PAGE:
Call for Abstracts, Panel "Metadata work in cultural heritage" at sts-hub.de 2023, Aachen (Germany), 15-17 March 2023
Dear list members,
You will find below the Call for Abstracts for the panel Metadata work
organized by me and colleagues at the University of Hamburg on the topic of
data care and metadata labour, at the STS-hub.de conference in Aachen,
Germany, 15-17 March 2023 (https://sts-hub.de/).
Please send your abstracts (300 words) until Oct 31st to
Call for Abstracts
Panel "Metadata work with a thousand faces: Data care and behind the scenes
labour in cultural heritage"
Convenor: Quoc-Tan Tran (University of Hamburg), Discussant: Gertraud Koch
(University of Hamburg)
In the past two decades, community-oriented and participatory approaches have
contributed to the revitalisation of the social functions of memory
institutions (libraries, archives, and museums) regarding the creation and
preservation of cultural artefacts and public memory. Ordinary people are
engaging not only in the cataloging of objects, data collection but also in
volunteered thinking, problem definition, and interpretation. In that context,
there is an increasingly complicated set of routine tasks that staff must
perform to avoid jeopardising the daily operations of the institution or
causing any detriment to its objects. The sites of behind-the-scenes labour
are where human (and arguably non-human) errors frequently occur, conventions
might be broken, and improvisation happens. A number of STS scholars (Borgman,
2015; Bowker & Star, 1999; Karasti et al., 2006; Suchman, 1996) have addressed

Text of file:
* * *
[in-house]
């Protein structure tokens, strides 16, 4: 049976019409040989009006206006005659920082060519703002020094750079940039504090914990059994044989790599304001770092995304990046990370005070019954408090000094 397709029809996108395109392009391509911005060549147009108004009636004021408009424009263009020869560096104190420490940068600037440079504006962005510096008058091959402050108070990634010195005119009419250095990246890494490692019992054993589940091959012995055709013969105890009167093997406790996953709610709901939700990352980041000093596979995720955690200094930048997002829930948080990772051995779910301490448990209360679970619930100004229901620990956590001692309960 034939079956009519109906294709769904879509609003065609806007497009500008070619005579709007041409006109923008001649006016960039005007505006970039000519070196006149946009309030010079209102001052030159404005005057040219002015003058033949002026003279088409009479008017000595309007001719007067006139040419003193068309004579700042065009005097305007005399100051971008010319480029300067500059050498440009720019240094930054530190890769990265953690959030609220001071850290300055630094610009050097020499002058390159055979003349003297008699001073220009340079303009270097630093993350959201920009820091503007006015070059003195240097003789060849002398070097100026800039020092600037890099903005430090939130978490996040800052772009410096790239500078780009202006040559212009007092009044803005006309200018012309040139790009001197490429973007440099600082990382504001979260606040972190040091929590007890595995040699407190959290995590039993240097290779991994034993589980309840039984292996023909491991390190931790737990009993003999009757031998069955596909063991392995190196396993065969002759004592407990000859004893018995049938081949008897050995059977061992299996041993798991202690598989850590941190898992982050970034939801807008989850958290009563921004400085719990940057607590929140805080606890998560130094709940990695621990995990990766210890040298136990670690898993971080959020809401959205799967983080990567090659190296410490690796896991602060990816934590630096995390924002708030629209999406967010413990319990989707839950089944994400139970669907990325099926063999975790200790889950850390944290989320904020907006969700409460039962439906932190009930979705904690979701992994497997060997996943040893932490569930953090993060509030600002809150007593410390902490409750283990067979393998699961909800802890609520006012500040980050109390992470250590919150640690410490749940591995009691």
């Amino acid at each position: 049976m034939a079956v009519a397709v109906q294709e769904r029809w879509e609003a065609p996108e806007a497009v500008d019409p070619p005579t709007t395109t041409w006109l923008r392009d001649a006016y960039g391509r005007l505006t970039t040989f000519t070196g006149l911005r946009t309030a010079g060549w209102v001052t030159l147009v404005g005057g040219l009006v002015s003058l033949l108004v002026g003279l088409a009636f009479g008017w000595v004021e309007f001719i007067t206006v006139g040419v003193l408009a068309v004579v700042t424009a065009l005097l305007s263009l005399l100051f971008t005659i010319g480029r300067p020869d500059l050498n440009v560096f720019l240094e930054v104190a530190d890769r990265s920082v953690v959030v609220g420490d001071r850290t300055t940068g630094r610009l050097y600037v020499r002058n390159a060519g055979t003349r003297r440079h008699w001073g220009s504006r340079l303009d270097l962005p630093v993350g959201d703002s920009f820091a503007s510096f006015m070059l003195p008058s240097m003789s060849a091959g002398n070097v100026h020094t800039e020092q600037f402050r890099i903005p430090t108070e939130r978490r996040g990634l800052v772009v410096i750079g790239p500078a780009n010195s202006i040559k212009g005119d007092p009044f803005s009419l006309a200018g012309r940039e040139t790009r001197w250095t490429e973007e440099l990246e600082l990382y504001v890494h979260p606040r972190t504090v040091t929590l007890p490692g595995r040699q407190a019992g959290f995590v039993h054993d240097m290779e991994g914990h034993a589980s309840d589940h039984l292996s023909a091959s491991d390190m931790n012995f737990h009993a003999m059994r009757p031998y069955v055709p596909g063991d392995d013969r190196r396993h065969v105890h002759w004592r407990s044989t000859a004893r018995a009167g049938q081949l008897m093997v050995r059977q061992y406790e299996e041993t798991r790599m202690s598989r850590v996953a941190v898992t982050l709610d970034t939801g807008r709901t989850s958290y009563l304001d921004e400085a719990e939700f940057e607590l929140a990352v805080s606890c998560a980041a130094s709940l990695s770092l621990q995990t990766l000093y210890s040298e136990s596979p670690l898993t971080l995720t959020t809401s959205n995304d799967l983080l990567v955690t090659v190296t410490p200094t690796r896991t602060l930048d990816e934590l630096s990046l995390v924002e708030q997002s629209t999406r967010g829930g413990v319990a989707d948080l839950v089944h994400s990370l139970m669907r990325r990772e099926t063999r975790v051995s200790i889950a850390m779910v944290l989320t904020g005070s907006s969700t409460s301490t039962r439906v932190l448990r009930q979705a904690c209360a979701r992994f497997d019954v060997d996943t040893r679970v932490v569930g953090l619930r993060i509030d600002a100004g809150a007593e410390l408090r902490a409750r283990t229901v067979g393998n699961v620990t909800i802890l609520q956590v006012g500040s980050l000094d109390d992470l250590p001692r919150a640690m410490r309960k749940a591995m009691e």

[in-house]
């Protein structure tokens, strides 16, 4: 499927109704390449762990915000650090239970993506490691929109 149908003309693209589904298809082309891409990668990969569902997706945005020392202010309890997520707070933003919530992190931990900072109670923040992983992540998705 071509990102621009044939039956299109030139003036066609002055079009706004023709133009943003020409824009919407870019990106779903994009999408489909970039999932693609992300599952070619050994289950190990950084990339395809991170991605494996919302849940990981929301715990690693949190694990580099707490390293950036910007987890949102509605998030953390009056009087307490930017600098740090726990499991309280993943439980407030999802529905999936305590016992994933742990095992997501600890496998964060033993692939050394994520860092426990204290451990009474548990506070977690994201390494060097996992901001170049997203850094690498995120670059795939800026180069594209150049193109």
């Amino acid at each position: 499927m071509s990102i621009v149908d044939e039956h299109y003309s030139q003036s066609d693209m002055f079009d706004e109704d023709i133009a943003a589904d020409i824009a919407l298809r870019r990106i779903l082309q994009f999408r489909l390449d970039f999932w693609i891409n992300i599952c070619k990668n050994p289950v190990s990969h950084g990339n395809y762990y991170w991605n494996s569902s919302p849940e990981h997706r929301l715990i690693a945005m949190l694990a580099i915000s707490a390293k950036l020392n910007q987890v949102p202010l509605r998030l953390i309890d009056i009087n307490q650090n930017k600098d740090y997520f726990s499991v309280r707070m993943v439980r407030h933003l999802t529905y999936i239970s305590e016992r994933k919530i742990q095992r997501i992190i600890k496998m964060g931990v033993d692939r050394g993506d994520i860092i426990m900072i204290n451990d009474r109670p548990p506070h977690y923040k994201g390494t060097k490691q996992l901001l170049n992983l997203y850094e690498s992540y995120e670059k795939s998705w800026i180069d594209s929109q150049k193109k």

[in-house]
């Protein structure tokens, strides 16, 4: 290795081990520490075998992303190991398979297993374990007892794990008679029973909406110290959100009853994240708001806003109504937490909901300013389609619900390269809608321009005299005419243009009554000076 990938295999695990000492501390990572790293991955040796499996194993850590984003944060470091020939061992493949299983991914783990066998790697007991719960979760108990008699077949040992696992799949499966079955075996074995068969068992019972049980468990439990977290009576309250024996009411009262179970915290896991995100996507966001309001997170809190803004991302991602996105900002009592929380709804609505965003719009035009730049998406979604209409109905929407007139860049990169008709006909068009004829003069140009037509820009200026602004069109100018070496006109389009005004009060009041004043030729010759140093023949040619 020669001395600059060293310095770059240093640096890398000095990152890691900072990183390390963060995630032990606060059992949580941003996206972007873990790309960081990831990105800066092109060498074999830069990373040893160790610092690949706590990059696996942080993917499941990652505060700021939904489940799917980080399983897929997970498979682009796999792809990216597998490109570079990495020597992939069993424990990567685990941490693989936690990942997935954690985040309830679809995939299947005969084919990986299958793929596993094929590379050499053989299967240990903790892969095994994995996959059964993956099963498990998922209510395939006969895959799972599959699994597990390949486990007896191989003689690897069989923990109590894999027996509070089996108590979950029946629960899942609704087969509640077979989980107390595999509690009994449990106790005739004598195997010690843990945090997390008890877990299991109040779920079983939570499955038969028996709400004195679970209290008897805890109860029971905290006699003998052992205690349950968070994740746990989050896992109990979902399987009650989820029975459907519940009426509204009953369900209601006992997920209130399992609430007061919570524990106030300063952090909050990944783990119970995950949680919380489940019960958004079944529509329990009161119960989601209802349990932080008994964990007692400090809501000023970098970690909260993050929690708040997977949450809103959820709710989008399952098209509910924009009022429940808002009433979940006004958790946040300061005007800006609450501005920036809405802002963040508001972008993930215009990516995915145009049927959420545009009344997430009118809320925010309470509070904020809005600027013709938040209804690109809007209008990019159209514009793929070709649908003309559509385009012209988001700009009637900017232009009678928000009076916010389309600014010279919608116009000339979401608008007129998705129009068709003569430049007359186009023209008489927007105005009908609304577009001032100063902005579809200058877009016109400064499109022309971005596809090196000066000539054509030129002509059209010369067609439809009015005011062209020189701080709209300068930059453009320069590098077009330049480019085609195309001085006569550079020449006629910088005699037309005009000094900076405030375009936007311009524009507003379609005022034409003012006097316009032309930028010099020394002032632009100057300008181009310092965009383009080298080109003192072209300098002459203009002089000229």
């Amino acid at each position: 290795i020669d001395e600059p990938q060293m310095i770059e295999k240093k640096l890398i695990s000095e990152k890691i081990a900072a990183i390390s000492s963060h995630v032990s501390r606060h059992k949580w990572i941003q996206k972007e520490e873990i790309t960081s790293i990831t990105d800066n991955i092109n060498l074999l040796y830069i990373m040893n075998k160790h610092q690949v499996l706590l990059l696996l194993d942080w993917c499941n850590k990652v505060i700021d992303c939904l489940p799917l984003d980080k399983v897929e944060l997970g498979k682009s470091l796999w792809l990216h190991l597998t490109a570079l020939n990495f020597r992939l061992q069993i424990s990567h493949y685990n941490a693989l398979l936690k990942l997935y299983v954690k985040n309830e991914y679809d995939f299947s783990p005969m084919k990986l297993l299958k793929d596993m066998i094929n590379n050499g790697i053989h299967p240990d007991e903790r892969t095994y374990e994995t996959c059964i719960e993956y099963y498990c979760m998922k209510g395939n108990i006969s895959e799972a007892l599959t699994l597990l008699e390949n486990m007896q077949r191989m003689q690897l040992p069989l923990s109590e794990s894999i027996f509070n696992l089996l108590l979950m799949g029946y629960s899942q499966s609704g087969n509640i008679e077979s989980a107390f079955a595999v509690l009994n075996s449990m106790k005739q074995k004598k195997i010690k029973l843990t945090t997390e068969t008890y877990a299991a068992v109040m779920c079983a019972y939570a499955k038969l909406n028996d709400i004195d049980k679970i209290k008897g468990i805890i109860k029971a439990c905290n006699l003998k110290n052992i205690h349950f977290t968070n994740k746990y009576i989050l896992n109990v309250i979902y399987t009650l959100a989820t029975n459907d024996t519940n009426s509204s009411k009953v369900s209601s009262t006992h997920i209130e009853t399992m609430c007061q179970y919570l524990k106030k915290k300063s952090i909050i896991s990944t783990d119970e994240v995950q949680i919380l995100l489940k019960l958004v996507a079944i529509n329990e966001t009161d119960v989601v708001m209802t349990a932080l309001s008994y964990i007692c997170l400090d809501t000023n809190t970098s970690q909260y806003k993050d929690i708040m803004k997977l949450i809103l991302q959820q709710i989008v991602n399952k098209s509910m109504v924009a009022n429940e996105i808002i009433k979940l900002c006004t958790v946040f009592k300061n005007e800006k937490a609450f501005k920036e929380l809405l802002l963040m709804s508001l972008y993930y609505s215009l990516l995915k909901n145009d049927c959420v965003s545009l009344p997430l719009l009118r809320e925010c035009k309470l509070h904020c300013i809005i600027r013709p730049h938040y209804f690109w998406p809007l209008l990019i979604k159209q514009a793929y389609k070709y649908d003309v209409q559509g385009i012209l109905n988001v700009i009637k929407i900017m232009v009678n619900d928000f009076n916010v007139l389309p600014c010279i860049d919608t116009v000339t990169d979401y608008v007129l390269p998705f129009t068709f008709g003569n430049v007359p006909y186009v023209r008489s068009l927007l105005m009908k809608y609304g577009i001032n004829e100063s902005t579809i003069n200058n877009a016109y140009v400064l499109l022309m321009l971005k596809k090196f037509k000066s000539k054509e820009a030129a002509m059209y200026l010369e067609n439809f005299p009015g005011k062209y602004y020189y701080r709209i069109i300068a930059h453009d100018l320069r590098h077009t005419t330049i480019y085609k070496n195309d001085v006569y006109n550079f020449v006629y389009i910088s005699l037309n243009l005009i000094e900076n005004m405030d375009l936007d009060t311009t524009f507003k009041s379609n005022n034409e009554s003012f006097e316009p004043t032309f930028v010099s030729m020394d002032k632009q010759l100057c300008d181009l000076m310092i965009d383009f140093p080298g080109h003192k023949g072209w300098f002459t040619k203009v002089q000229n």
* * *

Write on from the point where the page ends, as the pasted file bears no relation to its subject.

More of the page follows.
the issue of data labour taking place in the background of knowledge work,
with the increasing significance of the vital tasks of data input, organizing,
cleansing, and, more recently, data care. This issue is nevertheless
underexplored in the realm of cultural heritage, where the role of metadata
workers has been highly underestimated. In the era of digitalised media
ecologies, there are still unanswered questions, such as: Which infrastructure
regimes influence the pervasiveness and informality of data labour? Which
agents impose their rules on data circulation? Which are discursively
non-present but still construct the space (or sphere) of circulation?
The proposed panel explores how various conceptions of metadata work and data
labour have entered and been shaped by discursive formations in STS, heritage
studies, economic anthropology, and anthropology of technology. It takes the
infrastructural-ecological dimensions of data management, stewardship, and
curation that have emerged over the last two decades in the humanities'
engagement with a infrastructural moment (Fortun & Fortun, 2015) as a
starting point to rethink the relationship between metadata work and the
marginalisation of entities and actors who are frequently regarded as passive
and not even counted as part of the industry (Suchman, 1996). The panel
brings together library and museum professionals, heritage administrators, and
researchers to discuss critically how the concept of metadata work has been
studied, covered, and contested in different fields. It discusses how notions
of data labour and circulation are conditioned by and manifest in practices of
knowledge production by a diverse array of social actors data contributors,
data consumers, and data curators in cross-disciplinary contexts.
The abstracts (300 words) shall be sent by the 31st of October 2022 to
Borgman, C. L. (2015). Big data, little data, no data: Scholarship in the
networked world. MIT Press.
Bowker, G. C., & Star, S. L. (1999). Sorting Things Out: Classification and
Its Consequences. MIT Press.
Fortun, K., & Fortun, M. (2015). An infrastructural moment in the human
sciences. Cultural Anthropology, 30(3), 359367.
Karasti, H., Baker, K. S., & Halkola, E. (2006). Enriching the notion of data
curation in e-science: data managing and information infrastructuring in the
long term ecological research (LTER) network. Computer Supported Cooperative
Work (CSCW), 15(4), 321358. https://doi.org/10.1007/s10606-006-9023-2 [X]
Suchman, L. (1996). Supporting Articulation Work. In R. Kling (Ed.),
Computerization and controversy: Value conflicts and social choices (2nd ed.,
pp. 407423). Academic Press.
POEM Research Fellow
University of Hamburg
Institute of Anthropological Studies in Culture and History
Grindelallee 46, 20146 Hamburg, Germany